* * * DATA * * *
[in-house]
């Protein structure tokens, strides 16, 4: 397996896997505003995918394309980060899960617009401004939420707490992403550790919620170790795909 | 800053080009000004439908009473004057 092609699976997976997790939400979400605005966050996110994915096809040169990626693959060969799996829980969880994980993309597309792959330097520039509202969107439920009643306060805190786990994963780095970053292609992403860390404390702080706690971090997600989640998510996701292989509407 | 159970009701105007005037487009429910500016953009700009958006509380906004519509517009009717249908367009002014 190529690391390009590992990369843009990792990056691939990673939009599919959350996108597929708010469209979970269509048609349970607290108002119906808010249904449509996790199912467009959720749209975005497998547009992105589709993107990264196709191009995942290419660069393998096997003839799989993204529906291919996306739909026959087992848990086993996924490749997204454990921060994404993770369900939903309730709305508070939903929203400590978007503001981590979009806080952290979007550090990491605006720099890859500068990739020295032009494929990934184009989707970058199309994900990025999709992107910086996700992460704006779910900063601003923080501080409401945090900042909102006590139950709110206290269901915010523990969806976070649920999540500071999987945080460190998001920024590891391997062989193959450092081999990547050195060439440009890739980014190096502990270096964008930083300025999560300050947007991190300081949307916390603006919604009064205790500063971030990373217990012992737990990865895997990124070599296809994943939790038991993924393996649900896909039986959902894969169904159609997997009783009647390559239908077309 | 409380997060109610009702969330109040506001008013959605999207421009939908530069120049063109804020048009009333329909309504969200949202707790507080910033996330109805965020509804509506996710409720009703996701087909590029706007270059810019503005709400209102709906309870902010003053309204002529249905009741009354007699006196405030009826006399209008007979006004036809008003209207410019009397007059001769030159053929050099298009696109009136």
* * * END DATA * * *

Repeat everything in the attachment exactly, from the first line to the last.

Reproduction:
[in-house]
């Protein structure tokens, strides 16, 4: 397996896997505003995918394309980060899960617009401004939420707490992403550790919620170790795909 | 800053080009000004439908009473004057 092609699976997976997790939400979400605005966050996110994915096809040169990626693959060969799996829980969880994980993309597309792959330097520039509202969107439920009643306060805190786990994963780095970053292609992403860390404390702080706690971090997600989640998510996701292989509407 | 159970009701105007005037487009429910500016953009700009958006509380906004519509517009009717249908367009002014 190529690391390009590992990369843009990792990056691939990673939009599919959350996108597929708010469209979970269509048609349970607290108002119906808010249904449509996790199912467009959720749209975005497998547009992105589709993107990264196709191009995942290419660069393998096997003839799989993204529906291919996306739909026959087992848990086993996924490749997204454990921060994404993770369900939903309730709305508070939903929203400590978007503001981590979009806080952290979007550090990491605006720099890859500068990739020295032009494929990934184009989707970058199309994900990025999709992107910086996700992460704006779910900063601003923080501080409401945090900042909102006590139950709110206290269901915010523990969806976070649920999540500071999987945080460190998001920024590891391997062989193959450092081999990547050195060439440009890739980014190096502990270096964008930083300025999560300050947007991190300081949307916390603006919604009064205790500063971030990373217990012992737990990865895997990124070599296809994943939790038991993924393996649900896909039986959902894969169904159609997997009783009647390559239908077309 | 409380997060109610009702969330109040506001008013959605999207421009939908530069120049063109804020048009009333329909309504969200949202707790507080910033996330109805965020509804509506996710409720009703996701087909590029706007270059810019503005709400209102709906309870902010003053309204002529249905009741009354007699006196405030009826006399209008007979006004036809008003209207410019009397007059001769030159053929050099298009696109009136």